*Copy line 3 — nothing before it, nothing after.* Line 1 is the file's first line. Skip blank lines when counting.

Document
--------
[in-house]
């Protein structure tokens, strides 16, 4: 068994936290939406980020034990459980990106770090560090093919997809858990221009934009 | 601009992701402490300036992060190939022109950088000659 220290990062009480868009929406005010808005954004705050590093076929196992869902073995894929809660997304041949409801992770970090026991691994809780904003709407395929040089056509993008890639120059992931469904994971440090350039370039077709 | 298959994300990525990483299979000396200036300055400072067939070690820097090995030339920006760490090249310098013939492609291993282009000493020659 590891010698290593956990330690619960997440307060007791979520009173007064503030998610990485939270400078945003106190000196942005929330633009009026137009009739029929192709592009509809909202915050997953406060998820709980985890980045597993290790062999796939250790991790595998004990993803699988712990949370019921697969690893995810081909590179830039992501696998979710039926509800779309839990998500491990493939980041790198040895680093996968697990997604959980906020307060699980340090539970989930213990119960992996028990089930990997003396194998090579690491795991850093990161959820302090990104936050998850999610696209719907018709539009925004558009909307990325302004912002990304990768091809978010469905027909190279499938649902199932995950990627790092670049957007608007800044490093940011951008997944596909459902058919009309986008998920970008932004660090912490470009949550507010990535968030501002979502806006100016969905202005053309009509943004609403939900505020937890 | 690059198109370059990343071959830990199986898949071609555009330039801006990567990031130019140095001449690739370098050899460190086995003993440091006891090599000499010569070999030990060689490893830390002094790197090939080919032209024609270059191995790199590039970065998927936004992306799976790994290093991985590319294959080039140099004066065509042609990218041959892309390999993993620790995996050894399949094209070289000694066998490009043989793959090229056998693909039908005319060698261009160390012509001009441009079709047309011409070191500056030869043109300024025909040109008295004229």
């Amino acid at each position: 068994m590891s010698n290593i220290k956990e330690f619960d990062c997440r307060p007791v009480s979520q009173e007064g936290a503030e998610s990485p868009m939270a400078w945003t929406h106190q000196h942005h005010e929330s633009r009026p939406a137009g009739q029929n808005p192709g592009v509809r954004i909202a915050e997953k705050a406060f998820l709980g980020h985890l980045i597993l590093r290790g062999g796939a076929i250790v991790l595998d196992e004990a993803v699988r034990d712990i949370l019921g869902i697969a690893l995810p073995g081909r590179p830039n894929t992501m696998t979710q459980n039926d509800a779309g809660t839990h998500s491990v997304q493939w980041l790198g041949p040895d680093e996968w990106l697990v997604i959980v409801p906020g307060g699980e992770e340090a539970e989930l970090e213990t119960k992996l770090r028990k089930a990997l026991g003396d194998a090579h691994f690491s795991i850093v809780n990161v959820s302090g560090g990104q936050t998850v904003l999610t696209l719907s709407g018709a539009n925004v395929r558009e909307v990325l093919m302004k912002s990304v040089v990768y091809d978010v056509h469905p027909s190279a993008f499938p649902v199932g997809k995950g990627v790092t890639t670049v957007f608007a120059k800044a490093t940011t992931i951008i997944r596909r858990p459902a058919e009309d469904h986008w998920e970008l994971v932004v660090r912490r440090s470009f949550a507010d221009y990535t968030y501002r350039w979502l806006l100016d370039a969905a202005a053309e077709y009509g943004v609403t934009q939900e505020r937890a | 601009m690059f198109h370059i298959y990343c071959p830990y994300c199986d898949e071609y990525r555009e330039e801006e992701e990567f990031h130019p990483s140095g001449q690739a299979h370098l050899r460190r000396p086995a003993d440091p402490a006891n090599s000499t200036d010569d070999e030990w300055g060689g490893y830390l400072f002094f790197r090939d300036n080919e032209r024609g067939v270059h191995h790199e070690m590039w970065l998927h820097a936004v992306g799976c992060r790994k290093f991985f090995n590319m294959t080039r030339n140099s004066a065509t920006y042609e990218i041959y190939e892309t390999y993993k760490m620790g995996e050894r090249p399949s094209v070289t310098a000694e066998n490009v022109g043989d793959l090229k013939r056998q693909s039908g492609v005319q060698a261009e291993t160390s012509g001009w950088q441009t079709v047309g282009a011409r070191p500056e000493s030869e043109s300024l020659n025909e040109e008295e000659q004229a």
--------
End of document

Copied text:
């Amino acid at each position: 068994m590891s010698n290593i220290k956990e330690f619960d990062c997440r307060p007791v009480s979520q009173e007064g936290a503030e998610s990485p868009m939270a400078w945003t929406h106190q000196h942005h005010e929330s633009r009026p939406a137009g009739q029929n808005p192709g592009v509809r954004i909202a915050e997953k705050a406060f998820l709980g980020h985890l980045i597993l590093r290790g062999g796939a076929i250790v991790l595998d196992e004990a993803v699988r034990d712990i949370l019921g869902i697969a690893l995810p073995g081909r590179p830039n894929t992501m696998t979710q459980n039926d509800a779309g809660t839990h998500s491990v997304q493939w980041l790198g041949p040895d680093e996968w990106l697990v997604i959980v409801p906020g307060g699980e992770e340090a539970e989930l970090e213990t119960k992996l770090r028990k089930a990997l026991g003396d194998a090579h691994f690491s795991i850093v809780n990161v959820s302090g560090g990104q936050t998850v904003l999610t696209l719907s709407g018709a539009n925004v395929r558009e909307v990325l093919m302004k912002s990304v040089v990768y091809d978010v056509h469905p027909s190279a993008f499938p649902v199932g997809k995950g990627v790092t890639t670049v957007f608007a120059k800044a490093t940011t992931i951008i997944r596909r858990p459902a058919e009309d469904h986008w998920e970008l994971v932004v660090r912490r440090s470009f949550a507010d221009y990535t968030y501002r350039w979502l806006l100016d370039a969905a202005a053309e077709y009509g943004v609403t934009q939900e505020r937890a | 601009m690059f198109h370059i298959y990343c071959p830990y994300c199986d898949e071609y990525r555009e330039e801006e992701e990567f990031h130019p990483s140095g001449q690739a299979h370098l050899r460190r000396p086995a003993d440091p402490a006891n090599s000499t200036d010569d070999e030990w300055g060689g490893y830390l400072f002094f790197r090939d300036n080919e032209r024609g067939v270059h191995h790199e070690m590039w970065l998927h820097a936004v992306g799976c992060r790994k290093f991985f090995n590319m294959t080039r030339n140099s004066a065509t920006y042609e990218i041959y190939e892309t390999y993993k760490m620790g995996e050894r090249p399949s094209v070289t310098a000694e066998n490009v022109g043989d793959l090229k013939r056998q693909s039908g492609v005319q060698a261009e291993t160390s012509g001009w950088q441009t079709v047309g282009a011409r070191p500056e000493s030869e043109s300024l020659n025909e040109e008295e000659q004229a």